( PDF ) Rev Osteoporos Metab Miner. 2015; 7 (4): 83-4

Pino Montes J del
Servicio de Reumatología del Hospital Universitario de Salamanca – Departamento de Medicina de la Universidad de Salamanca (España)

 

The arrival of H2 inhibitors and later the proton-pump inhibitor (PPI) changed the clinical course of gastroesophageal disease, greatly reducing the rate of peptic ulcers and their complications. At present they are used in a high proportion of patients with diverse clinical situations1. They are recommended to treat gastro-esophageal reflux, Helicobacter pylori, Zollinger-Ellison syndrome, duodenal ulcer, gastric ulcer and NSAID-induced peptic ulcer. Their proven benefits in preventing ulcers and encouraging good tolerance have led them to be considered as a popular, safe “gastric protector”, with little adverse effects and used in many situations without indication.

But do not forget that the blockade of acid secretion by PPIs is the cause of some undesirable effects2. Increased intestinal and systemic infections have been attributed to decreased gastric acid secretion and their bactericidal capacity. Other infections, such as pneumonia, are also more common among patients treated with PPIs. B12 production capacity and intestinal absorption may be reduced by malabsorption. A reduced of antiplatelet effect of clopidogrel therapy has also been described. Some cancers, especially colon cancer, could be more frequent. Finally, it is worth noting the increased risk of fracture in patients treated with long-term PPI. In this issue, a study by Vera Rodríguez et al.3 on its possible association with increased fractures in the population of the Canary Islands is presented, confirming the increase in non-traumatic fractures in patients over 50 years undergoing long-term PPI treatment compared to those who have never taken these medications.

PPIs’ link to fractures has drawn attention in the past 10 years, long after they came on the market. Several observational studies have shown a relationship between PPI consumption and the presence of osteoporotic fractures of the hip, vertebrae and wrist. Generally, they are associated with high-dose treatments or periods longer than 12 months. The results are contradictory as not all studies have confirmed these findings. The studies are methodologically heterogeneous and have numerous confounding variables, which explained the lack of consistency in the findings. Unfortunately, there are no controlled studies, since this side effect was not detected in clinical trials on long-term use of PPIs, mainly because they were not designed to assess fragility fractures.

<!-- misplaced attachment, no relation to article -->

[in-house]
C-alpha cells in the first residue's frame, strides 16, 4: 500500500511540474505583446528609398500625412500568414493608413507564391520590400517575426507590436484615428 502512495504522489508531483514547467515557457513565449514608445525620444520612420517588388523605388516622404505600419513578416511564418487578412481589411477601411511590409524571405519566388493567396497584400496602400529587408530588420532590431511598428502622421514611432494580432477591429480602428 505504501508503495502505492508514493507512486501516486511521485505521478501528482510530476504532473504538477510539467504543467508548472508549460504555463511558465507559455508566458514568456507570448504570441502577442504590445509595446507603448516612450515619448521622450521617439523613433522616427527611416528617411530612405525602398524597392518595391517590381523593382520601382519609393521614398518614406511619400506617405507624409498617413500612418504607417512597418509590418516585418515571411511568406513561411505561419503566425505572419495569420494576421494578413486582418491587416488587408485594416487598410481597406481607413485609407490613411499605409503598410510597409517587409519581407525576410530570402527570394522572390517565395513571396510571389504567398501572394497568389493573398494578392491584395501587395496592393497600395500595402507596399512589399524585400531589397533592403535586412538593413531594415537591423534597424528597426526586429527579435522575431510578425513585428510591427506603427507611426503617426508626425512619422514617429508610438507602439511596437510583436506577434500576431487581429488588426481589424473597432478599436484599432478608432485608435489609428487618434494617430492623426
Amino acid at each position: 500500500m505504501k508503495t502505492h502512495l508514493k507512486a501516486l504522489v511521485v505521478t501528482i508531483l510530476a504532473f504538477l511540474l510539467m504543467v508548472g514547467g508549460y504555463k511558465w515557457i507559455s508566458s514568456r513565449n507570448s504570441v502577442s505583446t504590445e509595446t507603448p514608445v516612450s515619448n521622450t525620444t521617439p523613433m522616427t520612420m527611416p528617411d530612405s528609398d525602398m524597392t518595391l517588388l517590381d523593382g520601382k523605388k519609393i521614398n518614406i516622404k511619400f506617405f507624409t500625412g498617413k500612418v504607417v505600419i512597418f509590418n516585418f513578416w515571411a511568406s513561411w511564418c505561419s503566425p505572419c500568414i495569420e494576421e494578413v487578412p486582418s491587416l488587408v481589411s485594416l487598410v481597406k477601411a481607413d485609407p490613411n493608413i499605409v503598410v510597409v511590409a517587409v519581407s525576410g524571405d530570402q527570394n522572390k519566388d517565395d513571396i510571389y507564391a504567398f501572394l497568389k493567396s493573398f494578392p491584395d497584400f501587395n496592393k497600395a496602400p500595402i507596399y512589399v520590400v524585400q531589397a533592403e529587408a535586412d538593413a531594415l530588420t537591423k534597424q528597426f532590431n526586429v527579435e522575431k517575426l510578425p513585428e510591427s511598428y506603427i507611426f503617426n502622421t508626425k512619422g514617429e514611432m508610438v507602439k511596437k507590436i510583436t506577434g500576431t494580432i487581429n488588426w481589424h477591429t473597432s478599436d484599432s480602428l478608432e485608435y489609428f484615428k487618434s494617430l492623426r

In 2011, some meta-analysis based on epidemiological cohort and case-control studies linked chronic use of PPIs to increased fragility fractures in postmenopausal women and older men. Given this evidence, drug regulatory agencies, including the FDA (Food and Drugs Administration) and the EMA (European Medicines Agency), decided to issue warnings about this risk.

In the meta-analysis by Ngamruengphong et al.4, 10 observational studies (4 cohort and 6 control) with a population of men and women among which more than 200,000 fractures were included. In patients who had used PPIs fracture risk it was increased, with an OR of 1.25 (confidence interval (95% CI: 1.14 to 1.37) for hip fracture, 1.50 (CI 95% CI 1.3 to 1.72) for vertebral fracture and 1.09 (95% CI. 0.95 to 1.24) for the wrist. These studies’ heterogeneity limited the analysis of the influence of other factors related to PPI treatment. The results of a second meta-analysis coincided with those of previous two items were included5 and also analyzed studies with patients treated with H2 receptor inhibitors (IRH2). Their results were consistent with the meta-analysis of Ngamruengphong et al., and also found increased risk of fracture, of similar magnitude in patients with PPI The OR for vertebral fracture was 1.5 (95% CI: 1.32 to 1.72) and hip fracture of 1.23 (95% CI: 1.11 to 1.36), while for the total fractures of 1.20 (95% CI: 1.11 to 1.30). However, it was confirmed that there was no association between treatment with IRH2 and fractures.

In both studies the increase in fractures is proportionally discrete after adjusting for various risk factors. However, to extrapolate these results to the general population, in which the use of PPIs in the population at risk of osteoporosis and fracture is common, the weight of this adverse effect is important. These studies had considerable heterogeneity in relation to risk intensity and duration of treatment until the appearance of fractures, and some variability in relation to confounding factors for which the results were adjusted. Despite these limitations, the occurrence of fractures has been observed especially in patients at higher doses, greater grip and longer duration of PPI therapy. Overall, this increased fracture rate is independent of other risk factors of fracture, including bone mineral density. But some authors have found that in addition to chronic use of PPIs, the use of tobacco is a risk factor for hip fracture in postmenopausal women6.